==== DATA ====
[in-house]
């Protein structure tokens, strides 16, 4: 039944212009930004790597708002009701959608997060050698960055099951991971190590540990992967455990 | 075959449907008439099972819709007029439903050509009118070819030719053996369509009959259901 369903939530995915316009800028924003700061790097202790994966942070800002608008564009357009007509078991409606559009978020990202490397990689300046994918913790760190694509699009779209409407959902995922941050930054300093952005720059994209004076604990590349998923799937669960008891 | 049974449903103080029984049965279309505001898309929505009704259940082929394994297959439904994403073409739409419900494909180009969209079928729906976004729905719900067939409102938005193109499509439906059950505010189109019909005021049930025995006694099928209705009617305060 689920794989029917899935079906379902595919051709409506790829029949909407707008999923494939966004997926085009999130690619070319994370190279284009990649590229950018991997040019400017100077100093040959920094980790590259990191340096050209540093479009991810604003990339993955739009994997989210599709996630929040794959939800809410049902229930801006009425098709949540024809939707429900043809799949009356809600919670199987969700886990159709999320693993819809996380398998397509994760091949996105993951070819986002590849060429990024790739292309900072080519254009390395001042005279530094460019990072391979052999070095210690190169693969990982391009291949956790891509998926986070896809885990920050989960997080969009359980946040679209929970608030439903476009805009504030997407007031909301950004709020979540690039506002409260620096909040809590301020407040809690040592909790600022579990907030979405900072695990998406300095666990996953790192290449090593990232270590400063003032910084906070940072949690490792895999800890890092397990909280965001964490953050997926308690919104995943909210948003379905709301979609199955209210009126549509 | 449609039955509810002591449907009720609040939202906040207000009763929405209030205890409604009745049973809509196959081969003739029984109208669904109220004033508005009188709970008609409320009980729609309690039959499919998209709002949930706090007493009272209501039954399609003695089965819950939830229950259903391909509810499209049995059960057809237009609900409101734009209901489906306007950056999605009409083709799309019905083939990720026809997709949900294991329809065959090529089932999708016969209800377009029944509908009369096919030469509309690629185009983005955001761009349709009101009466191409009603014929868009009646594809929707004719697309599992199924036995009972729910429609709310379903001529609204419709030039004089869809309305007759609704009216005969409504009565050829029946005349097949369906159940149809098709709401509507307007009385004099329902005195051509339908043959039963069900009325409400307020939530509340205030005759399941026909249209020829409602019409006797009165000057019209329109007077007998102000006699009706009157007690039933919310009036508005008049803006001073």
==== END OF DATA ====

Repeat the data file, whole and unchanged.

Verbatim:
[in-house]
């Protein structure tokens, strides 16, 4: 039944212009930004790597708002009701959608997060050698960055099951991971190590540990992967455990 | 075959449907008439099972819709007029439903050509009118070819030719053996369509009959259901 369903939530995915316009800028924003700061790097202790994966942070800002608008564009357009007509078991409606559009978020990202490397990689300046994918913790760190694509699009779209409407959902995922941050930054300093952005720059994209004076604990590349998923799937669960008891 | 049974449903103080029984049965279309505001898309929505009704259940082929394994297959439904994403073409739409419900494909180009969209079928729906976004729905719900067939409102938005193109499509439906059950505010189109019909005021049930025995006694099928209705009617305060 689920794989029917899935079906379902595919051709409506790829029949909407707008999923494939966004997926085009999130690619070319994370190279284009990649590229950018991997040019400017100077100093040959920094980790590259990191340096050209540093479009991810604003990339993955739009994997989210599709996630929040794959939800809410049902229930801006009425098709949540024809939707429900043809799949009356809600919670199987969700886990159709999320693993819809996380398998397509994760091949996105993951070819986002590849060429990024790739292309900072080519254009390395001042005279530094460019990072391979052999070095210690190169693969990982391009291949956790891509998926986070896809885990920050989960997080969009359980946040679209929970608030439903476009805009504030997407007031909301950004709020979540690039506002409260620096909040809590301020407040809690040592909790600022579990907030979405900072695990998406300095666990996953790192290449090593990232270590400063003032910084906070940072949690490792895999800890890092397990909280965001964490953050997926308690919104995943909210948003379905709301979609199955209210009126549509 | 449609039955509810002591449907009720609040939202906040207000009763929405209030205890409604009745049973809509196959081969003739029984109208669904109220004033508005009188709970008609409320009980729609309690039959499919998209709002949930706090007493009272209501039954399609003695089965819950939830229950259903391909509810499209049995059960057809237009609900409101734009209901489906306007950056999605009409083709799309019905083939990720026809997709949900294991329809065959090529089932999708016969209800377009029944509908009369096919030469509309690629185009983005955001761009349709009101009466191409009603014929868009009646594809929707004719697309599992199924036995009972729910429609709310379903001529609204419709030039004089869809309305007759609704009216005969409504009565050829029946005349097949369906159940149809098709709401509507307007009385004099329902005195051509339908043959039963069900009325409400307020939530509340205030005759399941026909249209020829409602019409006797009165000057019209329109007077007998102000006699009706009157007690039933919310009036508005008049803006001073």